EU Commission proposes GM opt-out for member states

Reuters / Dave Kaup
The European Commission has proposed a new law which would allow individual EU countries to restrict or prohibit imported genetically modified (GM) crops – even if they have been approved by the bloc as a whole. The US says the move is "not constructive."

According to EU Food Safety Commissioner Vytenis Andriukaitis, the plan would "grant member states a greater say as regards the use of EU-authorized GMOs in food and feed on their respective territories."

It will now go to the European Parliament and member states for further consideration. There is concern that giving nations the opportunity to opt out from EU laws goes counter to many EU initiatives which traditionally seek a common stance on EU policies.

The proposal – which covers human food and animal feed – comes as a knock to the US, which wants Europe to fully accept its GM crops as part of an EU-US free trade deal.

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US Trade Representative Michael Froman said the move appears to separate the European Union into 28 separate markets.

"Proposing this kind of trade-restrictive action is not constructive," he said in a statement.

EU food and feed chain partners have also rejected the proposal, saying it will have extremely negative consequences.

It will seriously threaten the Internal Market for food and feed products, causing substantial job losses and lower investment in the agri-food chain in ‘opt-out’ countries. This would cause serious distortions of competition for all EU agri-food chain partners,” Pekka Pesonen, secretary-general for Copa-Cogeca – a European farming and livestock organization – told World Grain.

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Environmental groups have also criticized the proposal – but for entirely different reasons. They fear the law wouldn't provide the legal backing for governments to opt out, opening them to legal challenges from the US or biotech companies.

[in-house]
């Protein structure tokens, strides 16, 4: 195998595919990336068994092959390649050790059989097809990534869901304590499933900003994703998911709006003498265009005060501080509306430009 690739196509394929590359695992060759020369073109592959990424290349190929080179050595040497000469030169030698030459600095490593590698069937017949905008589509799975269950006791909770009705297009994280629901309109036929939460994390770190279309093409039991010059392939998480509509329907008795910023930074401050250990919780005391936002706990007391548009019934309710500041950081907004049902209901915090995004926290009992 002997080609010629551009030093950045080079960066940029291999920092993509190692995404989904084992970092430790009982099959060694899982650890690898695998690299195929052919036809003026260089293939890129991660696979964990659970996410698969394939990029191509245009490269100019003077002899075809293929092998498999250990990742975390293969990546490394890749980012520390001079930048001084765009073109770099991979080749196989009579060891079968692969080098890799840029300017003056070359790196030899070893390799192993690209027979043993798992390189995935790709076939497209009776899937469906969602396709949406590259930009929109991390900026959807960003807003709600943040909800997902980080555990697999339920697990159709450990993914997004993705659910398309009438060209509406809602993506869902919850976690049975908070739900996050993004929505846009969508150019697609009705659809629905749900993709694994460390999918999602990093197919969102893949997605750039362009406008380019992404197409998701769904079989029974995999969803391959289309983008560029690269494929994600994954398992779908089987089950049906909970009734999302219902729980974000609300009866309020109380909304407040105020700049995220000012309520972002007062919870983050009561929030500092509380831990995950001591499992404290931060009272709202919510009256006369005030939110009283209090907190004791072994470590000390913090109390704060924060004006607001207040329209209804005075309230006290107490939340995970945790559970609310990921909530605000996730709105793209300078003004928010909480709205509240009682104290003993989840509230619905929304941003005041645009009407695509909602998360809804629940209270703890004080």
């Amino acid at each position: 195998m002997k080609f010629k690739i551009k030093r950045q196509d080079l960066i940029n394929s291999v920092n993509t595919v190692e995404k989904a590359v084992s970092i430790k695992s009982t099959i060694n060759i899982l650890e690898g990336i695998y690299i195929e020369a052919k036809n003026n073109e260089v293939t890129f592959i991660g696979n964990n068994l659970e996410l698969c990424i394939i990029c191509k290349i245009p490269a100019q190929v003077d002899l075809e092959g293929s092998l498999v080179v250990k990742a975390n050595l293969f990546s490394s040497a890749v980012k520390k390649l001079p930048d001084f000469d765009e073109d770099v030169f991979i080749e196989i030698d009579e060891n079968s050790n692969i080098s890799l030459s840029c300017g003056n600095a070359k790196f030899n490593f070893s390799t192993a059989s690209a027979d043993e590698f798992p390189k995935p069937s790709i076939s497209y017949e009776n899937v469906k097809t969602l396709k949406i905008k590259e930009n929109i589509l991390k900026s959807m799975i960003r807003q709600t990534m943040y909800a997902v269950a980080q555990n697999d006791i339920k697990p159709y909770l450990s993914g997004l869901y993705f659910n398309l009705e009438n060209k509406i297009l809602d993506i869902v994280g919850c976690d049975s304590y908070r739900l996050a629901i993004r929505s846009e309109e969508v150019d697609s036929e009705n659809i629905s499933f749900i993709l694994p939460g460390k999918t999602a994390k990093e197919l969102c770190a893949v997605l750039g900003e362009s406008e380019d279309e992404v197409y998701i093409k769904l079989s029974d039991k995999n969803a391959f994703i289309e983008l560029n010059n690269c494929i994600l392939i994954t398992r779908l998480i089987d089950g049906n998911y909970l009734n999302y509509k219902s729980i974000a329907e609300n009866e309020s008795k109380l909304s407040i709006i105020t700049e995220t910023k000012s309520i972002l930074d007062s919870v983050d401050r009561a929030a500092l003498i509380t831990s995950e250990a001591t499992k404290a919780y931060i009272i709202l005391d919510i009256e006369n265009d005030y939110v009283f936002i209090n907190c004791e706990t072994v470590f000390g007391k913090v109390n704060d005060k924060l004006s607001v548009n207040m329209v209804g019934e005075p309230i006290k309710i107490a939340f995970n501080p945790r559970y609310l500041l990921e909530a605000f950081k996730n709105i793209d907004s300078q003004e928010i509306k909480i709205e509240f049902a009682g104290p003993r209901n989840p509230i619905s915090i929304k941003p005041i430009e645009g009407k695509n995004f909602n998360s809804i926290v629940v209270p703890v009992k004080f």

According to the Commission, member states choosing to opt out of imported GM products would have to justify their decision without referring to environmental or health issues already assessed at the EU level.

The Wednesday proposal comes just one month after similar legislation was signed by the European parliament, allowing member states a similar opt-out right when it comes to the cultivation of GM crops.

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Europe has divided opinions on GM crops, which are widely grown in the Americas and Asia. Monsanto's maize MON810, which is grown in Spain and Portugal, is the only GM crop currently present there.

But despite the limited number of crops being grown on EU soil – and the fact that there are hardly any GM products on sale for human consumption – there are 58 GM crops approved for feed and food, according to the European Commission.

Around 60 percent of the EU's vegetable proteins for cattle come from soy and soymeal imported from countries where GM cultivation is prevalent.

This is not the first time that Europe's relationship with GM products has prompted criticism from Washington. The US, along with biotech companies, has repeatedly noted that although there is a definitive process for approving GM products in Europe, that route appears to be blocked.

According to industry group EuropaBio, the European Commission has not cleared any crops since November 2013. At present, 59 crops are pending approval and 17 are awaiting a final decision from the Commission after clearing checks by the European Food Safety Authority.